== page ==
Compilations and reviews - gaining acceptance.by Murray, Lucy
In 1978, the Accounting and Review Services Committee (ARSC), a senior technical committee of the AICPA, took a major step for the accounting profession. CPAs' involvement with unaudited financial statements of nonpublic entities was changed by issuing Statement on Standards for Accounting and Review Services (SSARS) No. 1 entitled "Compilation and Review of Financial Statements." This announcement established two distinct levels of unaudited services: the compilation of financial statements and the review of financial statements. SSARS No. 1 provides definitions of each service, guidance regarding the procedures for CPAs to perform, and the reporting requirements for each level of service. These reporting requirements indicate that CPAs associated with compilation engagements should issue a compilation report which explicitly states that the CPA expresses no assurances that the financial statements are in conformance with GAAP. In a review engagement, the CPA's report expresses "limited assurance" that the CPA is unaware of any material modification needed for the financial statements to be in conformation with GAAP.
Shortly after the issuance of SSARS No. 1, speculation arose as to its impact on the practice of public accounting firms. Arnold and Diamond (1981) in Auditing Research Monograph (ARM) No. 4, The Market for Compilation, Review, and Audit Services, addressed the following issues: the nature of shift from formerly unaudit engagements to current compilations and reviews; factors that might influence such a shift; relative costs of the various levels of service; and the overall reactions and attitudes of CPAs and bankers.
In this article, the authors report on their study to update the results of ARM No. 4 by re-examining many of the issues addressed in that study. Specifically, we questioned CPAs about the amount of time involved to perform compilations, with and without disclosures and reviews; the factors that influence the CPAs' recommendations to a lender and a client regarding the level of the service to be provided; and CPAs' attitudes toward a variety of issues associated with the SSARS pronouncements.
The accounting profession has had time to experience compilation and review engagements since Arnold and Diamond's study. Our findings should help in assessing the impact of SSARS pronouncements during the succeeding years.
We sent 275 questionnaires to local, regional, and national CPA firms in 20 cities across the U.S. The firms were randomly selected from large cities (population over one million) and medium-sized cities (population under 750,000). Cities were selected from the northeast, southeast, central, and western regions of the country.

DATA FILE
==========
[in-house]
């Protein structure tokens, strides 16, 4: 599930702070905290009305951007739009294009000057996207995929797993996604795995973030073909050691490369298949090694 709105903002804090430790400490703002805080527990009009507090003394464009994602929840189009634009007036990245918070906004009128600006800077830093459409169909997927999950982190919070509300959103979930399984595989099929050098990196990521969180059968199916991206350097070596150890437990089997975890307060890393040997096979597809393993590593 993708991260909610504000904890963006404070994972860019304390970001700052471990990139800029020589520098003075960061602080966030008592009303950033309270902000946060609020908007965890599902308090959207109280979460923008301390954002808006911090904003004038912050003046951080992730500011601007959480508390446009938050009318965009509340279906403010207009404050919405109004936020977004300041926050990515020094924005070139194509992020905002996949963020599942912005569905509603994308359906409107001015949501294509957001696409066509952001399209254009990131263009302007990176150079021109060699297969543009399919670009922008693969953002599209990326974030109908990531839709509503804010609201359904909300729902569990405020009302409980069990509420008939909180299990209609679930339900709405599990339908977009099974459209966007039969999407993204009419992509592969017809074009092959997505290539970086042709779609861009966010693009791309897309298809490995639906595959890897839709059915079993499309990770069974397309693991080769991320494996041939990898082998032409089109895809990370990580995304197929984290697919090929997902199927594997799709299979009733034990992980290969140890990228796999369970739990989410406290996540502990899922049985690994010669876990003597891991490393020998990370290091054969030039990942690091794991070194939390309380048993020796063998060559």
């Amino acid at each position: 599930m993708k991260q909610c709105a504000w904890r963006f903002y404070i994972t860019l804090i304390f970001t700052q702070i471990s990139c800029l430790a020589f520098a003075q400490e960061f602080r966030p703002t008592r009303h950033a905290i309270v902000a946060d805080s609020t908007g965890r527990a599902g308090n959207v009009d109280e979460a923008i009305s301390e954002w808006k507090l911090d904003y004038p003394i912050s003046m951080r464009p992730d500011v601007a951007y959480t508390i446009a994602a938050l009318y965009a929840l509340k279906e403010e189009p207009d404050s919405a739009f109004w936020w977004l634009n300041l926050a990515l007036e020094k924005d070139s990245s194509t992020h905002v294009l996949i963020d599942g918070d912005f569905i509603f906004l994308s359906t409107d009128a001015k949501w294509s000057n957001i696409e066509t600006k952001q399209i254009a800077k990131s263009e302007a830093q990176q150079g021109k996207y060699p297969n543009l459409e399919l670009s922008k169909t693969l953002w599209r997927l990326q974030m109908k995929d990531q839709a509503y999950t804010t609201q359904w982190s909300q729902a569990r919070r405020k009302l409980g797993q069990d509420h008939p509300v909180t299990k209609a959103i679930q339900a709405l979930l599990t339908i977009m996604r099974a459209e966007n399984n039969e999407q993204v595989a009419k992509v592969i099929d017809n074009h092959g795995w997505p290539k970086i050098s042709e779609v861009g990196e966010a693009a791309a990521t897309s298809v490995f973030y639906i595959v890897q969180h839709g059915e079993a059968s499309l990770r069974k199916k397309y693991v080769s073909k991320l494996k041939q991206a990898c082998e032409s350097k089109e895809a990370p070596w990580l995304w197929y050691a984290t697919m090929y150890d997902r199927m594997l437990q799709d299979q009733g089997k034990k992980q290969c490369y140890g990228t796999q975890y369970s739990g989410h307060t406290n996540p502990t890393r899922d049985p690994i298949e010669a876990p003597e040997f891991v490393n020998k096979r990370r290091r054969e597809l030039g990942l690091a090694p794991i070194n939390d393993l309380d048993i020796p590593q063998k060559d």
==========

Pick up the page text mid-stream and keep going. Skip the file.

The managing partners in the offices of the potential respondents were asked to participate before the questionnaire was mailed. We received 60 responses representing a 22% response rate.
The results indicate a dramatic difference between local/ regional and national CPA firms in the percentage of clients receiving compilation services. For local and regional firms, these engagements constitute a significant portion of their practice--compilations without disclosures 32%, and compilations with disclosures 22%. For national firms, the average percent of compilation clients is less than 6%. However, the incidence of review engagements is nearly equal among local/regional and national firms (22% and 20%, respectively).
Relative Time/Costs of Compilations, Reviews, and
We asked participants for an estimate of the percentage of hours and fees required to perform a compilation without disclosures, a compilation with disclosures, and a review relative to an audit of a typical nonpublic client. The respondents were presented with two scenarios involving this nonpublic client with either a continuing or prospective engagement. The difference in responses between the two scenarios is not significant and the results are aggregated in Exhibit 1. Finance interrelationships between the relative hours for each type of service are interesting. On average, films reported that reviews require twice as many hours as compilations without disclosures (52% vs. 26%), and a little over half as many hours as audits (52% vs. 100%). Also, reviews would require about 1.4 times as many hours as compilations with disclosures (52% vs. 36%), while compilations with disclosures require 1.4 times as many hours as compilations without disclosures (36% vs. 26%).
The ratios of fees for unaudit services relative to an audit are approximately equal to the relative number of hours. This relationship indicates that CPA firms charge nearly the same hourly rate for all of these services.
The responses and interrelationship with respect to relative audit hours differ according to the size of the CPA firm, as shown in Exhibit 2. For all types of unaudit services, local and regional CPA firms require a significantly larger percentage of hours than do national firms. Compilations and reviews comprise a larger portion of the practice of smaller firms and, therefore, the firms may be more motivated to provide additional services to their clients within the framework of an engagement to compile or review financial statements.
The results from this survey are compared to those from ARM No. 4 in Exhibit 2. In both studies, local firms require more hours relative to an audit than do national firms. The interrelationships among unaudit services are similar. However, local firms in our sample reported more relative audit hours to perform unaudit services than in the earlier study, while national firms currently require less.
Factors Influencing Recommendation of Service